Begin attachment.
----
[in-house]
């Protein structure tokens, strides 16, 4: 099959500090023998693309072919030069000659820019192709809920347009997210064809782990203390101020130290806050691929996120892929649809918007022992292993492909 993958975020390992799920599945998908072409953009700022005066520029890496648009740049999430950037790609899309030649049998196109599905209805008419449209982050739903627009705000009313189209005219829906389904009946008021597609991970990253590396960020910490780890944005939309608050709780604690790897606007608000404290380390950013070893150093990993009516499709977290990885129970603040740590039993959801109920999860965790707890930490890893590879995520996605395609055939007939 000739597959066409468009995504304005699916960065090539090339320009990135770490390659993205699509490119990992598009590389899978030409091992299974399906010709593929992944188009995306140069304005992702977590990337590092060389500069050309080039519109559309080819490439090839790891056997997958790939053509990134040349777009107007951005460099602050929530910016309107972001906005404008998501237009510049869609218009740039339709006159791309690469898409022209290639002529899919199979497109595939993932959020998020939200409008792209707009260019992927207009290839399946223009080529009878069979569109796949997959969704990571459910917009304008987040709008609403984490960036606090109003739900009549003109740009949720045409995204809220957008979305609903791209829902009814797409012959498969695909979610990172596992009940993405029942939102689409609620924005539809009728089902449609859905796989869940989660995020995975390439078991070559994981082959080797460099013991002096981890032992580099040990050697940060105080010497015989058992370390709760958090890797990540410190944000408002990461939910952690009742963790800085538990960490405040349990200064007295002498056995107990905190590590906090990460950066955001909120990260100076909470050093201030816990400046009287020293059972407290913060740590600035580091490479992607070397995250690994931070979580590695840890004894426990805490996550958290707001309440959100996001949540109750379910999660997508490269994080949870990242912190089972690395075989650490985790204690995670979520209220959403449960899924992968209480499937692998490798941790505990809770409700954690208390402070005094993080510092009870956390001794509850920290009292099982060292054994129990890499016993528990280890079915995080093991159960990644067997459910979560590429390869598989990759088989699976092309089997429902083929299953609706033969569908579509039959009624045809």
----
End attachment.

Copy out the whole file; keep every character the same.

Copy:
[in-house]
């Protein structure tokens, strides 16, 4: 099959500090023998693309072919030069000659820019192709809920347009997210064809782990203390101020130290806050691929996120892929649809918007022992292993492909 993958975020390992799920599945998908072409953009700022005066520029890496648009740049999430950037790609899309030649049998196109599905209805008419449209982050739903627009705000009313189209005219829906389904009946008021597609991970990253590396960020910490780890944005939309608050709780604690790897606007608000404290380390950013070893150093990993009516499709977290990885129970603040740590039993959801109920999860965790707890930490890893590879995520996605395609055939007939 000739597959066409468009995504304005699916960065090539090339320009990135770490390659993205699509490119990992598009590389899978030409091992299974399906010709593929992944188009995306140069304005992702977590990337590092060389500069050309080039519109559309080819490439090839790891056997997958790939053509990134040349777009107007951005460099602050929530910016309107972001906005404008998501237009510049869609218009740039339709006159791309690469898409022209290639002529899919199979497109595939993932959020998020939200409008792209707009260019992927207009290839399946223009080529009878069979569109796949997959969704990571459910917009304008987040709008609403984490960036606090109003739900009549003109740009949720045409995204809220957008979305609903791209829902009814797409012959498969695909979610990172596992009940993405029942939102689409609620924005539809009728089902449609859905796989869940989660995020995975390439078991070559994981082959080797460099013991002096981890032992580099040990050697940060105080010497015989058992370390709760958090890797990540410190944000408002990461939910952690009742963790800085538990960490405040349990200064007295002498056995107990905190590590906090990460950066955001909120990260100076909470050093201030816990400046009287020293059972407290913060740590600035580091490479992607070397995250690994931070979580590695840890004894426990805490996550958290707001309440959100996001949540109750379910999660997508490269994080949870990242912190089972690395075989650490985790204690995670979520209220959403449960899924992968209480499937692998490798941790505990809770409700954690208390402070005094993080510092009870956390001794509850920290009292099982060292054994129990890499016993528990280890079915995080093991159960990644067997459910979560590429390869598989990759088989699976092309089997429902083929299953609706033969569908579509039959009624045809």